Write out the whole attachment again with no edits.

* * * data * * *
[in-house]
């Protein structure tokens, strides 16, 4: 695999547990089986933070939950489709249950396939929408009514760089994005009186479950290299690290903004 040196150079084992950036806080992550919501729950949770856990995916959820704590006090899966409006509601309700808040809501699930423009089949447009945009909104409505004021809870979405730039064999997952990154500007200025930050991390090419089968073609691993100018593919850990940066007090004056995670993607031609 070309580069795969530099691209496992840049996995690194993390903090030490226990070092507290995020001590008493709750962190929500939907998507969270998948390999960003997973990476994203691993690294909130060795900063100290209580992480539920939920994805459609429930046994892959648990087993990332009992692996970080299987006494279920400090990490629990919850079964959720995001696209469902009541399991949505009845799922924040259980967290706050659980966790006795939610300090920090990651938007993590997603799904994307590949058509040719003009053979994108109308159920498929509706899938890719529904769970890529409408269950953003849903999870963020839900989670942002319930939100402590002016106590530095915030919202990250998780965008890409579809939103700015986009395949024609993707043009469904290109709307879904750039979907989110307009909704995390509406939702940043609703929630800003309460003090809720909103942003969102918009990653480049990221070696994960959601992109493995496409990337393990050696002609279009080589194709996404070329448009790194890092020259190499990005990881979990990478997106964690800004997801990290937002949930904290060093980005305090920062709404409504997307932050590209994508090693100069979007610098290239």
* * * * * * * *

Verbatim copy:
[in-house]
């Protein structure tokens, strides 16, 4: 695999547990089986933070939950489709249950396939929408009514760089994005009186479950290299690290903004 040196150079084992950036806080992550919501729950949770856990995916959820704590006090899966409006509601309700808040809501699930423009089949447009945009909104409505004021809870979405730039064999997952990154500007200025930050991390090419089968073609691993100018593919850990940066007090004056995670993607031609 070309580069795969530099691209496992840049996995690194993390903090030490226990070092507290995020001590008493709750962190929500939907998507969270998948390999960003997973990476994203691993690294909130060795900063100290209580992480539920939920994805459609429930046994892959648990087993990332009992692996970080299987006494279920400090990490629990919850079964959720995001696209469902009541399991949505009845799922924040259980967290706050659980966790006795939610300090920090990651938007993590997603799904994307590949058509040719003009053979994108109308159920498929509706899938890719529904769970890529409408269950953003849903999870963020839900989670942002319930939100402590002016106590530095915030919202990250998780965008890409579809939103700015986009395949024609993707043009469904290109709307879904750039979907989110307009909704995390509406939702940043609703929630800003309460003090809720909103942003969102918009990653480049990221070696994960959601992109493995496409990337393990050696002609279009080589194709996404070329448009790194890092020259190499990005990881979990990478997106964690800004997801990290937002949930904290060093980005305090920062709404409504997307932050590209994508090693100069979007610098290239």